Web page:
Pressure mounts to include vets in managing zoonotic diseases
Durban - South African veterinary organisations say the country is not ready to deal with another pandemic and will be “found wanting” if vets are not included in strategies to tackle zoonotic diseases.
This week the World Health Organization said a new strain of Omicron, known as Eris, was a variant of interest and was believed to be more contagious than previous ones.
South African Veterinary Council (SAVC) president Dr Nandipha Ndudane said vets had been ready to serve during the Covid-19 pandemic but were largely overlooked despite their expertise.
“Vets were not given a direct role to play during the Covid-19 pandemic. I think that was a missed opportunity because vets have expertise. We are so used to dealing with outbreaks, communicating with communities, putting up biosecurity, road checks, communicating with diverse stakeholders and handling pressure, so that experience would’ve been handy.
“In other countries vets were called on board and assisted with messaging. Some veterinary facilities were used to develop vaccines while some vets were also retrained to assist with vaccinations.”
Right now the country’s veterinary community is dealing with four outbreaks: rabies, mostly in the Eastern Cape and KwaZulu-Natal; foot and mouth disease, African swine fever, and avian influenza in the Western Cape, which led to a total ban of poultry products from that province, said Ndudane.
“We feel we are not being utilised and yet we are here to assist, and we have the experience and the exposure and the know-how to deal with diseases and disease outbreaks.”
Ndudane said it was vital to work on pandemic preparedness before the next outbreak through an integrated One Health programme which includes the veterinary fraternity to “understand the role animals will play in propagating that pandemic, the effects on humans and the impact on the food chain”.
She said they would have handled the pandemic differently; for instance there were too many mixed messages which confused people.
She said global organisations for animal health advocated for the integration and utilisation of vets to deal with the pandemic, and while it happened in other countries, they were sidelined in South Africa.
“South Africa needs to learn from that and learn from vets. Scientists have been saying the next pandemic is around the corner, but I hope and pray we don’t have a pandemic on the scale of Covid-19 because, wow, Covid was scary.”
Ndudane said when human doctors were earmarked to be vaccinated first, the SAVC and other bodies asked that they be included because they played a key role, especially in food security. The request was not acknowledged.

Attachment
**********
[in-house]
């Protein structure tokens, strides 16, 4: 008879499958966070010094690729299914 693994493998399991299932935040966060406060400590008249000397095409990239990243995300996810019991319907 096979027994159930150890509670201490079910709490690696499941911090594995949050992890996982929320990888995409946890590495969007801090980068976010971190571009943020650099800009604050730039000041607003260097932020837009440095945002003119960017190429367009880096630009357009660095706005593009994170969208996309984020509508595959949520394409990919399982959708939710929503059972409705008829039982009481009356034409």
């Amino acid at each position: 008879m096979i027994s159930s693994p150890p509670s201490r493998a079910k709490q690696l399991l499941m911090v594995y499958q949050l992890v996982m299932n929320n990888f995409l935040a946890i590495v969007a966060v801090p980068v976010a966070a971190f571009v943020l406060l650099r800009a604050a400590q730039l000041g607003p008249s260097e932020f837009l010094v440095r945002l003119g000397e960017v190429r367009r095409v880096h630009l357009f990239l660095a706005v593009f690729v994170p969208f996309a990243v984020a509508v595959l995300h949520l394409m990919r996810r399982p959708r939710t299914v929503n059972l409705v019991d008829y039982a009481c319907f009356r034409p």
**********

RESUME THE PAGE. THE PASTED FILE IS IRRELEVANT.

South African Veterinary Association (Sava) president Dr Paul van der Merwe said given that Covid-19 is a zoonotic disease, vets “know best” when it comes to dealing with it. When Sava approached the government to offer its expertise, they were given the “cold shoulder”.
“As soon as it’s a spillover to human health, they disregard the input that vets can give and that is exactly what happened in Covid-19. They should’ve involved vets from day one in terms of the management of that disease, which they did not.”
Van der Merwe said Covid-19 was a respiratory disease, and veterinary experts would have dealt with it differently.
“Isolation of animals with respiratory disease is basically the last thing you will do, so the whole thing about suddenly strictly isolating people to try to prevent a disease, I think, is probably the worst way of managing it. Because in any disease, you need a level of immunity to be built up, and by isolating you are preventing that system from developing.”
He said while the restrictions and isolation were implemented to help the health facilities to cope, it could’ve been done differently and prevention is better than cure.
“You go out and you say people must wash their hands and wear a mask, but you don’t capacitate people to do that.”
Van der Merwe said he worked in a rural community of about 800 000 people and 80% of them did not have access to water.
“So how do you tell them to wash their hands regularly when there is no water?”
He called for the One Health approach involving human, animal and environmental health to be widely implemented so the “the different occupations can collaborate to manage health”.
The Independent on Saturday spoke to One Health expert Dr Gladys Kalema-Zikusoka, a Ugandan vet who pioneered this approach during her work with the gorillas in the Bwindi Impenetrable National Park and the humans who lived nearby.
Through her NGO, Conservation Through Public Health, she promoted hygiene practices and vaccinations among humans after the gorillas picked up human diseases like scabies. It also played a huge role in preventing the spread of Covid-19 among the gorillas.
“I think in general, people’s public health and conservation practices and animal welfare practices are beginning to improve as a result of Covid. In the case of the gorillas, tourists are willing to wear masks, and can’t visit the gorillas or chimpanzees without wearing masks. Now almost everybody who gets sick doesn’t really get very sick, because most of them are vaccinated.”
She said veterinary public health was similar to human public health but took a broader approach and examined all the issues about diseases jumping back and forth between species.
Kalema-Zikusoka has been appointed to the WHO Special Scientific Advisory Committee for the origins of novel pathogens and is one of four vets out of its 25 members. She said the One Health approach was crucial because you can’t address the health of animals alone, as people can make them sick – especially the case of the great apes.
The Independent on Saturday